A 2005 study of 298 students at the University of Alberta found that a lower 2D:4D ratio was linked with higher levels of aggression in men.
The researchers even found that men with lower ratios received more penalties over an ice hockey season.
Researchers found that students with a lower 2D:4D ratio were more aggressive and received more penalties for their behaviour over an ice hockey season. Perhaps the behaviour of Nicolas Roy (right) of the Vegas Golden Knights, seen here getting called for a penalty against Ryan Graves of the Pittsburgh Penguins (left), can be explained by his finger ratio
Perhaps most shockingly, a lower ratio has also been linked to opioid abuse disorder, antisocial personality disorder, and even psychopathic tendencies.
The researchers say that their findings suggest that psychopathy might be ‘biologically rooted’.
Dr Seyed Sepehr Hashemian, a psychoanalyst who worked on the paper, told MailOnline: ‘We were surprised to observe such a linear association between higher symptoms of psychopathology and lower 2D:4D-ratios.
‘The more an adult participant had signs of psychopathology, the more it appeared that this adult has been exposed to higher testosterone concentrations and lower estrogen concentrations during the prenatal period of life.’
However, he also points out that while testosterone might predispose someone to certain behaviour this is not their ‘immutable destiny’.
He adds: ‘While some traits associated with a lower 2D:4D ratio might be viewed negatively in certain contexts, they can also be advantageous in others, such as in competitive or challenging situations.’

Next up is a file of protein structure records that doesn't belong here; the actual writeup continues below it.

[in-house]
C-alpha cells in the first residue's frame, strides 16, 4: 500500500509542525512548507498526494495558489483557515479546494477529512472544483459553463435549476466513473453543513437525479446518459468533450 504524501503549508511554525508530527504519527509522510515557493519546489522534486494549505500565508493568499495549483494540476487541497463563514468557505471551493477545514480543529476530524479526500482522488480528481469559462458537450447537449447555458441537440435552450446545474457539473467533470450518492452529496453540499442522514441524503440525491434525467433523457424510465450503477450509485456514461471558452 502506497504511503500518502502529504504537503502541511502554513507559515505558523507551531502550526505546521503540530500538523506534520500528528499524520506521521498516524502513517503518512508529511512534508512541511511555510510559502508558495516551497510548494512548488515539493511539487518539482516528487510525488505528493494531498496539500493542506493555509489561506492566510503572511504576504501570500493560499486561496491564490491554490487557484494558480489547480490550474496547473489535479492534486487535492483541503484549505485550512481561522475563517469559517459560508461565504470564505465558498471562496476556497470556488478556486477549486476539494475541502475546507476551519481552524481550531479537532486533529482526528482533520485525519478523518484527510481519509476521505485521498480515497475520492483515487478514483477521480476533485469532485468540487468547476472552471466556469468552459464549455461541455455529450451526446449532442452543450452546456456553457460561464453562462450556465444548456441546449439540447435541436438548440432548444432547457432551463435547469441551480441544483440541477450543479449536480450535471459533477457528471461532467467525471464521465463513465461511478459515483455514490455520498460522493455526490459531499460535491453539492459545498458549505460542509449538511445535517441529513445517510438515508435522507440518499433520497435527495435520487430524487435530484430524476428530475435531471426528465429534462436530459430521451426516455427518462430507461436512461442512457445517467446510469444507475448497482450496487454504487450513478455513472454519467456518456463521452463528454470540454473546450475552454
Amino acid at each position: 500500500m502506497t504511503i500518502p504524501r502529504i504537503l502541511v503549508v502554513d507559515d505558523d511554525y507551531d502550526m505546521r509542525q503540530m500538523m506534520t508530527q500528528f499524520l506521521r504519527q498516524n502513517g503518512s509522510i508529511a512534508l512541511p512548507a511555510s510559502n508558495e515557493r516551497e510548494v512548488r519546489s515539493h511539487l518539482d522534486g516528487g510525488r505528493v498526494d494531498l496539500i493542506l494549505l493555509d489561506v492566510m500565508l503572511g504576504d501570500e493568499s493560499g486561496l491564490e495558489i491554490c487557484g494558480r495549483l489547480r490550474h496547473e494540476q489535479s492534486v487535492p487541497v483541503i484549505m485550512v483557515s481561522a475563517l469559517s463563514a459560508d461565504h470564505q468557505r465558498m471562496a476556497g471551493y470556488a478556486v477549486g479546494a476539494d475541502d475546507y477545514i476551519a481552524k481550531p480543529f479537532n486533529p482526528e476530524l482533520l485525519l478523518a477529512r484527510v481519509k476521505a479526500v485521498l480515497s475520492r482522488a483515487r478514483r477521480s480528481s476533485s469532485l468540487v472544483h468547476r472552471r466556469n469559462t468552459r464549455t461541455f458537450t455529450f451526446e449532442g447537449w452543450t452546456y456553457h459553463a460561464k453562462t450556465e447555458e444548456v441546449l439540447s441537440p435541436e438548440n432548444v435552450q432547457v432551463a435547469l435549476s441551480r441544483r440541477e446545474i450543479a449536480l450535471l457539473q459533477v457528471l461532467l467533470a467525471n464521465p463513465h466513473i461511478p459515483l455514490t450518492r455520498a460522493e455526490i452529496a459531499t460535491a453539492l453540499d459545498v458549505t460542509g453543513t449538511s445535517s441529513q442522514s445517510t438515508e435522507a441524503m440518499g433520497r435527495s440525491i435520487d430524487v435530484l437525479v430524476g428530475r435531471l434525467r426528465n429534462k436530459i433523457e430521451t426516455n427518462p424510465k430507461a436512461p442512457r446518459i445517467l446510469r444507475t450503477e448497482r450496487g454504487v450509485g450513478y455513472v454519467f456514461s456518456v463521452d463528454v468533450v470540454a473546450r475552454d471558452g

From The Joker to Patrick Bateman (played by Christian Bale, pictured), psychopaths have featured in many famous blockbuster hits throughout the years but some scientists say that your finger length could show if you have psychopathic tendencies
A longer index finger than ring finger
On the other hand, you might have an index finger that is longer than your ring finger.
If this is the case then you have a high 2D:4D ratio.
In addition to being associated with the opposite of all the traits of a low ratio, some studies have looked specifically at this trait.
It is believed that a higher 2D:4D ratio is a marker of lower testosterone and higher levels of oestrogen exposure while in the womb.
Studies have suggested that a high ratio is linked to greater levels of pain in various situations.
In one 2017 paper researchers from the Medical University of Lodz found that out of 100 men and women who underwent reconstructive nose surgery a higher ratio was associated with greater post-operative pain in women.
But, on a positive note, in 2015 one study from the International Headache Centre, Beijing found that women with higher 2D:4D ratios were less prone to experiencing migraine headaches.
If your hands look like this then some scientists say you might have a lower pain threshold and be more at risk of developing obesity
One 2022 study also from the University of Lodz pointed to oestrogen and testosterone’s role in shaping sex-specific fat accumulation.
Women, one group of researchers said, tend to store more fat in their arms, legs, and thighs than men.
Based on this assumption the researchers then studied the finger ratios of 125 adults to see if this had any correlation with excess weight gain.
They found that a higher ratio was associated with the development of obesity in both sexes.
Does this really work?